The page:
This is purely raid leader annoyance/rant/bitching, but it doesn’t make it tolerable. I thought that group specific stuff stopped with Shamans. The thing is, people generally don’t whine when they’re missing healing stream totem.

And finally…

1. Army of the DumbDead

Where do I even start with this abomination of retardation (forgive the pun). It’s as if the Death Knight literally clicks a button to resurrect every bad raider to come back and haunt my raid. Every tank that could never pick up a mob, every DPS Warrior that pulled aggro all the time, and every healer that stood in range of a cleaving mob are now back in your raid to wreak havoc.

The fix to prevent these mongoloids from screwing your raid over completely (Ghouls cannot taunt Skull Level Mobs), only steeled the resolve of Death Knights everywhere. “They can’t taunt bosses! It’s ok to use Army whenever I want!”

No it isn’t.

Adds on a boss encounter are not skull level. If you still like Army, go do a Tribute to Insanity run and have the DK in your raid hit Army as the Nerubian Burrowers spawn. Hilarity (at least for me) will ensue as your tank scrambles to keep them on the permafrost and above ground. They will fail, your will raid will lose it’s pretty pony, and everyone goes home hating those stupid little ghouls forever. That situation happened to us, except it wasn’t on insanity but it was on 25 man at 5%. We didn’t win.

I’ve seen Army screw up Rotface, Deathwhisper, and just about every heroic that I’ve ever done with a DK. Houston to DK’s, come in DK’s, Army of the Dead is a tanking cooldown.

Lastly, Army pulls on Faction Champions are stupid. You should be doing the opposite of the Army pull and have your MT (in tank gear and spec) pull the Champions. Nobody should cast anything (even heals) for the first 5ish seconds as the tank debuffs the mobs as much as he can. This will make a majority of the mobs stick to one person. Your DPS can focus on the first couple targets before the melee Champions start looking for Mages to stick their weapons in.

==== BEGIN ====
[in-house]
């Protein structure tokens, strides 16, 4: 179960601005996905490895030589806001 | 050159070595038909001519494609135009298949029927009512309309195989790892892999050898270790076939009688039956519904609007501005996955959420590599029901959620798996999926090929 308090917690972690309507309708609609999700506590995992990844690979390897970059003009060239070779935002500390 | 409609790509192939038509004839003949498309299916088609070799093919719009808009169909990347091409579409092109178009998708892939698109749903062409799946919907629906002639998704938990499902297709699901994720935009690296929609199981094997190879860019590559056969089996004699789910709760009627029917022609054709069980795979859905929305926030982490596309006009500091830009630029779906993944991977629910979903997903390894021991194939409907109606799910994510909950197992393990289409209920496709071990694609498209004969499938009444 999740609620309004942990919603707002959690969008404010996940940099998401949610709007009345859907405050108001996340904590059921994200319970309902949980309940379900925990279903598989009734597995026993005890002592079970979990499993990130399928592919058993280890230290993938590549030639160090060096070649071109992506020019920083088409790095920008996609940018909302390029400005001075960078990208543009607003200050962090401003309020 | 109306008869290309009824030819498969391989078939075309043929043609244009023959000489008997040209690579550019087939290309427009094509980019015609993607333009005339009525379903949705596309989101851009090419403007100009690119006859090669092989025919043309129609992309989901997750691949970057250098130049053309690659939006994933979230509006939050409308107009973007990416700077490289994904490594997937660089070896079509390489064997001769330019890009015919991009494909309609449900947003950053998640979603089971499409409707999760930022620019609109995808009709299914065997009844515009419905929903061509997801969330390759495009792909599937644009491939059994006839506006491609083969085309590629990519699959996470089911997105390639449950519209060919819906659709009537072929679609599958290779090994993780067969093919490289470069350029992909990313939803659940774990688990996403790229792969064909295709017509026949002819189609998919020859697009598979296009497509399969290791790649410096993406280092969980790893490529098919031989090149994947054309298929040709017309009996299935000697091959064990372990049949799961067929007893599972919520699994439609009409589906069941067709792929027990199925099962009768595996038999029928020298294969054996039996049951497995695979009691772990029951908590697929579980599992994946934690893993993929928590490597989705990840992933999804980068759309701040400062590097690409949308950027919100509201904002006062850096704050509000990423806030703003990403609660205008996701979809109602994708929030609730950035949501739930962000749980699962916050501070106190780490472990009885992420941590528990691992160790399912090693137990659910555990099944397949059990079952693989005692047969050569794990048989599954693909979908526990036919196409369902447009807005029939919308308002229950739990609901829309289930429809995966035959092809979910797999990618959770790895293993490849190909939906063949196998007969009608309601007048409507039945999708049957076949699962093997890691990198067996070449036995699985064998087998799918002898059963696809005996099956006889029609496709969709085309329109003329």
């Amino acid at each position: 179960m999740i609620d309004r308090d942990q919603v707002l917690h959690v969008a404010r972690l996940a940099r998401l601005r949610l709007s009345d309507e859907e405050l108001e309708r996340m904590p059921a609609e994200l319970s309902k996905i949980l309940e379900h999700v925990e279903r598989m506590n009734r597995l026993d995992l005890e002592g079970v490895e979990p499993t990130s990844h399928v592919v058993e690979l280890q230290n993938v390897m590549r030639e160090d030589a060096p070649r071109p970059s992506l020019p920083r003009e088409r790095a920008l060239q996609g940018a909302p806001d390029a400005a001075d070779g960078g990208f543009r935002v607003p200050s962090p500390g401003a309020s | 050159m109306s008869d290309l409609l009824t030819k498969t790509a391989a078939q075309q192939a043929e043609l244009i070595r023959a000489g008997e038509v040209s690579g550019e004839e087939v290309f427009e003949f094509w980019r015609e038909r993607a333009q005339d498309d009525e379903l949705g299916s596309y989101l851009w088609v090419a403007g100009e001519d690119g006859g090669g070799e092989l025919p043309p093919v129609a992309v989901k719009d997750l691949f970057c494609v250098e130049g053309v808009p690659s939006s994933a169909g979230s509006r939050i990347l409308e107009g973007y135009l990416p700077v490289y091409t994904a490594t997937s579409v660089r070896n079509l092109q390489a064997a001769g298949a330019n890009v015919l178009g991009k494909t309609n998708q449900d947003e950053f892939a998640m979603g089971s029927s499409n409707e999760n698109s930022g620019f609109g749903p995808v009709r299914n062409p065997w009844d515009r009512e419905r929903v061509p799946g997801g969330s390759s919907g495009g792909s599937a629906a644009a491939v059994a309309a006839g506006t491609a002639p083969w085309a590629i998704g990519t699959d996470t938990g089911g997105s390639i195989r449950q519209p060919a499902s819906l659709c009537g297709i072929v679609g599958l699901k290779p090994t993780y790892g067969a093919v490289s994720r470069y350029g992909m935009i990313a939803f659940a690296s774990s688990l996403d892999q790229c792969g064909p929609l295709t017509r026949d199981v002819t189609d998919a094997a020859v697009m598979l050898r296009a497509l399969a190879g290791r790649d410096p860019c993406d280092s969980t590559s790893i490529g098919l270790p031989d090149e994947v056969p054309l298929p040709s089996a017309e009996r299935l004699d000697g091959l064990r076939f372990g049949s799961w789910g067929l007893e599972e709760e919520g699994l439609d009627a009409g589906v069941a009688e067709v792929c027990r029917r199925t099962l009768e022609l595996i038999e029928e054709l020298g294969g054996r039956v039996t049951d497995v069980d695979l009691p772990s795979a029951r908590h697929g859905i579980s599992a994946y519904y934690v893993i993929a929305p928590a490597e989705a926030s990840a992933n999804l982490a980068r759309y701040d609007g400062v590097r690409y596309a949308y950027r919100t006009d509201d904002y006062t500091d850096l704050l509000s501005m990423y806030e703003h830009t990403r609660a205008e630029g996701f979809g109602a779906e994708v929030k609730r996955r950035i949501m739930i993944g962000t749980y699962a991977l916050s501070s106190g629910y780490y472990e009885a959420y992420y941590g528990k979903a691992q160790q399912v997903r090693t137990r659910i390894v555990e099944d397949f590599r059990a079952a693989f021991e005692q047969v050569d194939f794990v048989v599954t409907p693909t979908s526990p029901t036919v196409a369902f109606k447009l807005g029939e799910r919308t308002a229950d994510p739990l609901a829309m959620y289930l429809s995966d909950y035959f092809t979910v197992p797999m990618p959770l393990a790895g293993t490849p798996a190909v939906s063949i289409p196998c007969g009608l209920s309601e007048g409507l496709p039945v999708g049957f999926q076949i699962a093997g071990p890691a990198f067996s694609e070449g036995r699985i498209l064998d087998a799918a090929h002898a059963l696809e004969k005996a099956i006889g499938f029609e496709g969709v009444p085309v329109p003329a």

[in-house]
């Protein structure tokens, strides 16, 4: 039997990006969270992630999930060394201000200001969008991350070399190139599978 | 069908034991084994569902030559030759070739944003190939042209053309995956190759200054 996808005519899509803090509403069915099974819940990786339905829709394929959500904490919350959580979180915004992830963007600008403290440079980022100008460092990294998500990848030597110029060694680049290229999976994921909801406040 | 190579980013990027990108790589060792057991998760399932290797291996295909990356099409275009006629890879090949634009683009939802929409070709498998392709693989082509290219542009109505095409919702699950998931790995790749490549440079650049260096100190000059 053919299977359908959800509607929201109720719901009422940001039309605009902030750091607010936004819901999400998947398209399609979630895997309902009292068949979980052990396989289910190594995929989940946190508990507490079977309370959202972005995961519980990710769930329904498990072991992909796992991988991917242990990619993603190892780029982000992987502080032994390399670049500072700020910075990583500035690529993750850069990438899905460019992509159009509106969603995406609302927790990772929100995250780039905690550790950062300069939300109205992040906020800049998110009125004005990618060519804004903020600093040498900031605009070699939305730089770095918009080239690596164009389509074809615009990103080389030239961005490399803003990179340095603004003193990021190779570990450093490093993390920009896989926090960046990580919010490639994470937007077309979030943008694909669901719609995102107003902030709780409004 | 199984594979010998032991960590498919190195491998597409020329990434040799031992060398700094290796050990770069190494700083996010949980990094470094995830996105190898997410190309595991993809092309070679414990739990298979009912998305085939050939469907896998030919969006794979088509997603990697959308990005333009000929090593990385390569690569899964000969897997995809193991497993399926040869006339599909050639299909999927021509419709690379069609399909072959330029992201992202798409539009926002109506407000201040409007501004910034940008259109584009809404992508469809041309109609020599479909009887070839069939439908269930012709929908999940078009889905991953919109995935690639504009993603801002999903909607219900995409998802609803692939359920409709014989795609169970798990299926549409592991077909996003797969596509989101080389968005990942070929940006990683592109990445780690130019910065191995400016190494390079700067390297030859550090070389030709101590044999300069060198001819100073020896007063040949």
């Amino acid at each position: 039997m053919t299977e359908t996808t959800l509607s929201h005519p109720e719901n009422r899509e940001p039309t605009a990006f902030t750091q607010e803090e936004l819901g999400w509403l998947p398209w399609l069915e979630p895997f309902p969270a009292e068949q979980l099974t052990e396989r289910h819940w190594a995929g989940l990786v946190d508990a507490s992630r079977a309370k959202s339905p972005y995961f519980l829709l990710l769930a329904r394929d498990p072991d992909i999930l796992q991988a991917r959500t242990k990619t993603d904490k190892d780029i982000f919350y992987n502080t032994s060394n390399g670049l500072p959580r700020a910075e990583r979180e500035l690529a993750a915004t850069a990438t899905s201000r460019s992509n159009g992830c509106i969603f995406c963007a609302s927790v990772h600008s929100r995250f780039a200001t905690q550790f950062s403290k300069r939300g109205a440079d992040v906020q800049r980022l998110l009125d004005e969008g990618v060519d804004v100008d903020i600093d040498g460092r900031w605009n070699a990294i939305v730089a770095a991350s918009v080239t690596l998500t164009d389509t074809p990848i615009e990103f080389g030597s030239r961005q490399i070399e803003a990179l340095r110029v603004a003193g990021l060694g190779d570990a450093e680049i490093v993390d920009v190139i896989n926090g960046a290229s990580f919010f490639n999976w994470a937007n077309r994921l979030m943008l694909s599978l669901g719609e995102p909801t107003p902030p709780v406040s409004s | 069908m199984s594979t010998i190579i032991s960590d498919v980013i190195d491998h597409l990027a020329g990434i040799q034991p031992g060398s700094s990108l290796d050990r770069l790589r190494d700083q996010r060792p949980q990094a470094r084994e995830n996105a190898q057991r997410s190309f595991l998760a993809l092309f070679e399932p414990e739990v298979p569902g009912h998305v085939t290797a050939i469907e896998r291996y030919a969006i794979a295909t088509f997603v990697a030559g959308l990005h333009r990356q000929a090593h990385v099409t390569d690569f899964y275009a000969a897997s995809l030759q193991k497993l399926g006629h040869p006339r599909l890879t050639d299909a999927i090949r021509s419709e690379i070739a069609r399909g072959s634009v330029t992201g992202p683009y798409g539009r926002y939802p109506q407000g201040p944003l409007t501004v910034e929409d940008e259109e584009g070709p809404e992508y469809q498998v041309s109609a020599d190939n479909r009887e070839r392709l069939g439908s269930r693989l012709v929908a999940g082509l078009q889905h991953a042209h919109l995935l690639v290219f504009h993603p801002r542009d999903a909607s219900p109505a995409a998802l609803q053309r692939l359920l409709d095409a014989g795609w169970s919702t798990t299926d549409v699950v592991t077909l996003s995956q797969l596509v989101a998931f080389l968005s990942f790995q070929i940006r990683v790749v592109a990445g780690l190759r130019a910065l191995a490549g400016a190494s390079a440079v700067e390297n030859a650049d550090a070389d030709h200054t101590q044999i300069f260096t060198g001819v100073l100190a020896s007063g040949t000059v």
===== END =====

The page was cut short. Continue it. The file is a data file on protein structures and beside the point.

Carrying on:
There can be no rest until this spell is removed from the game and it’s pestilence lifted from the lives of Raid Leader’s everywhere.

Something I Don’t Hate

One of BRM’s long-time officers and raiders (longer than me even) has started his own blog:

Known As Kro

Kro is an interesting person and player, and I think you’ll find his more off-topic WoW (and non-WoW) musings very enjoyable. He has a very clever way with words and tends to serve as our resident Devil’s Advocate in officer discussions, so he always has an alternative view on things. Go give him a read, he already has plenty of posts ready and waiting.


HHM: Recruitmentface

24 March, 2010

A guild should accept a recruit as a body accepts a transplanted organ: Full rejection or full acceptance, becoming a contributing part of the whole

Hidden Hard Modes (HHM) is a series dedicated to those bosses you see outside of the game. The bosses you need to kill just to make it into an instance and before you even kill one boss. This feature will be archived in its own page for easy access after it runs its course. Previous entries: Attendancegut.

Recruitment is one of the most talked about and debated guild relations topics out there. Nearly every guild is recruiting someone. So if everyone is doing it, how do you stand out and/or be effective in pulling in quality players? Guides on the details of making an “effective recruitment post” are only useful to a certain point. Sure it’s always a good idea to present your guild information in an intelligible way and be truthful about your needs, but there are so many recruitment threads out there. When a recruit pulls up a realm forum or recruitment thread he’s looking at the following parameters:

  1. Minimum progression: Anyone that is looking to move to another raiding guild has some sense of where they want to be and what they’re capable of (if only subconsciously).
  2. Raid Times/Attendance Req’s: Does their availability match with yours?
  3. Potential Raiding Chances: What is the likelihood that they’ll get into raids?
  4. (On Server Only) Friends/Family: Often if a guild disbands or a player is looking to move, he’ll go to the guild where most of his on-server friends play. It doesn’t matter if the guild is at the top or bottom, they’re looking for a familiar place with familiar faces.

That’s it. Anything else like handing out free repair bills or double coupons up to $0.99 are just nice little perks. If the potential recruit does not think your guild can meet the above three parameters, it doesn’t matter.

Recruitmentface

This doesn’t just mean bumping recruitment posts and spamming trade chat, it also means properly managing your raid roster for various compositions and full tank/healer coverage. The night you can’t do Blood Queen because you have no +hit buff available is a wipe on Recruitmentface.

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Holding Out For A Hero

19 March, 2010

A hero is one who knows how to hang on one minute longer.–Novalis

Heroism/Bloodlust is an essential raid buff on nearly every encounter. On some it’s just a way to get it over with a little faster. Other fights require it to meet a benchmark or cover all of the healing required.